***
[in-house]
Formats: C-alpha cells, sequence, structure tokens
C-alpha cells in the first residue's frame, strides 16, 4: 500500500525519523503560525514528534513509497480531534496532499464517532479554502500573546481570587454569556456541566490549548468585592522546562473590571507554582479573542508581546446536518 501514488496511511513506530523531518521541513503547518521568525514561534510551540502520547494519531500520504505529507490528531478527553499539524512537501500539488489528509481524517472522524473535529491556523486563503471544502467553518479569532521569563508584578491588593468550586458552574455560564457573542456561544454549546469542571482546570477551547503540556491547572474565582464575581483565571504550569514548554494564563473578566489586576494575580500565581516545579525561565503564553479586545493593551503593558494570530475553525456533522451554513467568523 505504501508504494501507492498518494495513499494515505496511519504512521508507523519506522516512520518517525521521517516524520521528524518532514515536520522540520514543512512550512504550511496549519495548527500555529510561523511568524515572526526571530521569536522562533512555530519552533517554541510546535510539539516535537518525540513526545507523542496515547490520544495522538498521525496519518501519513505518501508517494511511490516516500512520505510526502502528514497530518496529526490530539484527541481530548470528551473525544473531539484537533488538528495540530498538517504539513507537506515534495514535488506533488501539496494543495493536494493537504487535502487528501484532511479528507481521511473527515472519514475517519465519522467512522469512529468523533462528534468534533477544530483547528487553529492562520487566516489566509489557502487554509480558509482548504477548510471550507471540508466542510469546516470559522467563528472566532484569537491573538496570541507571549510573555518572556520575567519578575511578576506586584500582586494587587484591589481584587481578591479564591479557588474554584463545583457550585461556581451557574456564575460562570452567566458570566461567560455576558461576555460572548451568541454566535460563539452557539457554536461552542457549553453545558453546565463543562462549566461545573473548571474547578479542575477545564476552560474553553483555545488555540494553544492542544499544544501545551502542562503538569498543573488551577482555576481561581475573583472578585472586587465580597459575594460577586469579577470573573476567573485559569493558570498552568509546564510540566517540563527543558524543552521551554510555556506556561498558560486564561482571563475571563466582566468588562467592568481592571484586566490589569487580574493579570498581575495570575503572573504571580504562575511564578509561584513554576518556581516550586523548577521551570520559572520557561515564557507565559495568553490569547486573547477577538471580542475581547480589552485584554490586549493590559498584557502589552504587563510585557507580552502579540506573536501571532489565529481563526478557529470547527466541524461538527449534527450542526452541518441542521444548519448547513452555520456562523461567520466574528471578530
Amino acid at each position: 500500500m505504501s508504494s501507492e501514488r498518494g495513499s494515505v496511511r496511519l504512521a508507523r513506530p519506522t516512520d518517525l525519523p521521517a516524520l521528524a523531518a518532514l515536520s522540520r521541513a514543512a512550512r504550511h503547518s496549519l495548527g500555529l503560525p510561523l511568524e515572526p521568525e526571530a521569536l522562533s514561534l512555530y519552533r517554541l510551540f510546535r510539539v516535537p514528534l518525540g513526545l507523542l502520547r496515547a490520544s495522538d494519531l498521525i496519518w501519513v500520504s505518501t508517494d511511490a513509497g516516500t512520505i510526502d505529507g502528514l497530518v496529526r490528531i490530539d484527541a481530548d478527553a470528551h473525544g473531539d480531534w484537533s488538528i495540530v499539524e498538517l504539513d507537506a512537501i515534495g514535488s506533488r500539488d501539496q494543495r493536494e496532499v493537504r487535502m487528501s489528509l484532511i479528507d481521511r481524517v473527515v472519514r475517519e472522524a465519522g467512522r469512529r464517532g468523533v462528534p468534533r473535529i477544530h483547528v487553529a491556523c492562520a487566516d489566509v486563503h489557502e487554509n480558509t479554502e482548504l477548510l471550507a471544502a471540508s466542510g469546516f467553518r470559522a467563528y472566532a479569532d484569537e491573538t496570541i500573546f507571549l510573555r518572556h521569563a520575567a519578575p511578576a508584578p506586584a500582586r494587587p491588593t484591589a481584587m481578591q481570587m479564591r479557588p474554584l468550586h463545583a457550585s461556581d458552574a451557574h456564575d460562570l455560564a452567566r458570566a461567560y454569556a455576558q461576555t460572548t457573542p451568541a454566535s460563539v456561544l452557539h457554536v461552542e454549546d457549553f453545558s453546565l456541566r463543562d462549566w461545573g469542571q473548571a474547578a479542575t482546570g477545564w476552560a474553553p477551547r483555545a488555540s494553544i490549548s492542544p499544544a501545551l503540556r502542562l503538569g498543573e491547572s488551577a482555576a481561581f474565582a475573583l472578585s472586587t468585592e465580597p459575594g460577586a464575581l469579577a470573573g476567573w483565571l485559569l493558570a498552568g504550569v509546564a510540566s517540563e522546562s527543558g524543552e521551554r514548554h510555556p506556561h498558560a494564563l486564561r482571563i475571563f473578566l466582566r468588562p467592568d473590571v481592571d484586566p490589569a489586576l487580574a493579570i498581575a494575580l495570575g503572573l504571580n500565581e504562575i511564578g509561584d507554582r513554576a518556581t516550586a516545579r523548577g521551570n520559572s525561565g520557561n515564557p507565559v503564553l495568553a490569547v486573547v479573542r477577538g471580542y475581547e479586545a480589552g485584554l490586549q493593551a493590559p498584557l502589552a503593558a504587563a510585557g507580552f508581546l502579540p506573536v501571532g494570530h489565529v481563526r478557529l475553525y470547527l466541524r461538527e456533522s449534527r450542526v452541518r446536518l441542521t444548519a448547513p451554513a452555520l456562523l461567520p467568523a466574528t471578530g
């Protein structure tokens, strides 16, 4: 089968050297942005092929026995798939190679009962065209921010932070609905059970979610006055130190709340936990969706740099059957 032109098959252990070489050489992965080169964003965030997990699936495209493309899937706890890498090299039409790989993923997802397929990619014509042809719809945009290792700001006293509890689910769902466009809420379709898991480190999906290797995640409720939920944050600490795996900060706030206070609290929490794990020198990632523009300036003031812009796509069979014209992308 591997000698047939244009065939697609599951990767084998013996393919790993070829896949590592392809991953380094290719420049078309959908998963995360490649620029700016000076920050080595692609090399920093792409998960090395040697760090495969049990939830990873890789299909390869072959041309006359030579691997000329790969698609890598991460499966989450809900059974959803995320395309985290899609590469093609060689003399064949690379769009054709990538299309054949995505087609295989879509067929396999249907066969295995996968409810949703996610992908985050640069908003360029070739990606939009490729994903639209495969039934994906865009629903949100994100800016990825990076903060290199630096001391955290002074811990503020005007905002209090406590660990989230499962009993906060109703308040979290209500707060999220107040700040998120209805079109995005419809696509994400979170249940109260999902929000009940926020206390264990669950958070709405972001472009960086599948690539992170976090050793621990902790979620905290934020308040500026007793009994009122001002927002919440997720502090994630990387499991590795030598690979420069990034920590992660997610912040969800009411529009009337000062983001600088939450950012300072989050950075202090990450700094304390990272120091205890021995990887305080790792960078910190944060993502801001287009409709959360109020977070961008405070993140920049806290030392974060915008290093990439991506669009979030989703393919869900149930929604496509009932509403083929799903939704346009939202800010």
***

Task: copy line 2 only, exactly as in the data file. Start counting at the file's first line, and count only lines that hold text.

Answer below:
Formats: C-alpha cells, sequence, structure tokens